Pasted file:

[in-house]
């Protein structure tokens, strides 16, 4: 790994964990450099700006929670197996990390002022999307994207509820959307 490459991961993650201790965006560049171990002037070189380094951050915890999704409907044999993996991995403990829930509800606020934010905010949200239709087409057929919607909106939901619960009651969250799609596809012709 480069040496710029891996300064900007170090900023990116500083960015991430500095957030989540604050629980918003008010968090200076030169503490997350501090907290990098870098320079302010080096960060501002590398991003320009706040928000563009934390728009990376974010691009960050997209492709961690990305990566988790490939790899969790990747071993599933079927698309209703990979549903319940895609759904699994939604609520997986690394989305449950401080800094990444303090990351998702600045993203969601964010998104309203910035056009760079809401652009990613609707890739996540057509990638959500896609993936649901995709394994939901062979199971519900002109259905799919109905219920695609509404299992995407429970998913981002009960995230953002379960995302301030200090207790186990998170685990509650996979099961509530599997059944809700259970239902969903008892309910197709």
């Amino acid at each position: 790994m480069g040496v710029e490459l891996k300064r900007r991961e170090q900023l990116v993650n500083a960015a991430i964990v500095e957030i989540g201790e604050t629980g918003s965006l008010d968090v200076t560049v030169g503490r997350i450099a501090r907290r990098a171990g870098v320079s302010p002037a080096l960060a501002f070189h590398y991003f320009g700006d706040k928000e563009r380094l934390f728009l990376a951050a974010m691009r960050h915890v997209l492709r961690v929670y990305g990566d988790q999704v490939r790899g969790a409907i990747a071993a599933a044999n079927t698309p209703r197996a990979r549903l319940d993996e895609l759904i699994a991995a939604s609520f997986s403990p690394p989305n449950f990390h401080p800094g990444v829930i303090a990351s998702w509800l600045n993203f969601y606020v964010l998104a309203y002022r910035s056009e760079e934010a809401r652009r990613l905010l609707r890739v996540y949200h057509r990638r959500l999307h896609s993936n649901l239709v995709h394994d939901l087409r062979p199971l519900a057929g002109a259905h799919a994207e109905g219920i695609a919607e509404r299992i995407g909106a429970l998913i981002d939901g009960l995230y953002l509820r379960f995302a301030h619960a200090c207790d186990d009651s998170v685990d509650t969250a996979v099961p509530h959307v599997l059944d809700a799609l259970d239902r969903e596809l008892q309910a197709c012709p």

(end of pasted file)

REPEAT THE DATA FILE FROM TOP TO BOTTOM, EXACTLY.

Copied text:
[in-house]
């Protein structure tokens, strides 16, 4: 790994964990450099700006929670197996990390002022999307994207509820959307 490459991961993650201790965006560049171990002037070189380094951050915890999704409907044999993996991995403990829930509800606020934010905010949200239709087409057929919607909106939901619960009651969250799609596809012709 480069040496710029891996300064900007170090900023990116500083960015991430500095957030989540604050629980918003008010968090200076030169503490997350501090907290990098870098320079302010080096960060501002590398991003320009706040928000563009934390728009990376974010691009960050997209492709961690990305990566988790490939790899969790990747071993599933079927698309209703990979549903319940895609759904699994939604609520997986690394989305449950401080800094990444303090990351998702600045993203969601964010998104309203910035056009760079809401652009990613609707890739996540057509990638959500896609993936649901995709394994939901062979199971519900002109259905799919109905219920695609509404299992995407429970998913981002009960995230953002379960995302301030200090207790186990998170685990509650996979099961509530599997059944809700259970239902969903008892309910197709």
């Amino acid at each position: 790994m480069g040496v710029e490459l891996k300064r900007r991961e170090q900023l990116v993650n500083a960015a991430i964990v500095e957030i989540g201790e604050t629980g918003s965006l008010d968090v200076t560049v030169g503490r997350i450099a501090r907290r990098a171990g870098v320079s302010p002037a080096l960060a501002f070189h590398y991003f320009g700006d706040k928000e563009r380094l934390f728009l990376a951050a974010m691009r960050h915890v997209l492709r961690v929670y990305g990566d988790q999704v490939r790899g969790a409907i990747a071993a599933a044999n079927t698309p209703r197996a990979r549903l319940d993996e895609l759904i699994a991995a939604s609520f997986s403990p690394p989305n449950f990390h401080p800094g990444v829930i303090a990351s998702w509800l600045n993203f969601y606020v964010l998104a309203y002022r910035s056009e760079e934010a809401r652009r990613l905010l609707r890739v996540y949200h057509r990638r959500l999307h896609s993936n649901l239709v995709h394994d939901l087409r062979p199971l519900a057929g002109a259905h799919a994207e109905g219920i695609a919607e509404r299992i995407g909106a429970l998913i981002d939901g009960l995230y953002l509820r379960f995302a301030h619960a200090c207790d186990d009651s998170v685990d509650t969250a996979v099961p509530h959307v599997l059944d809700a799609l259970d239902r969903e596809l008892q309910a197709c012709p």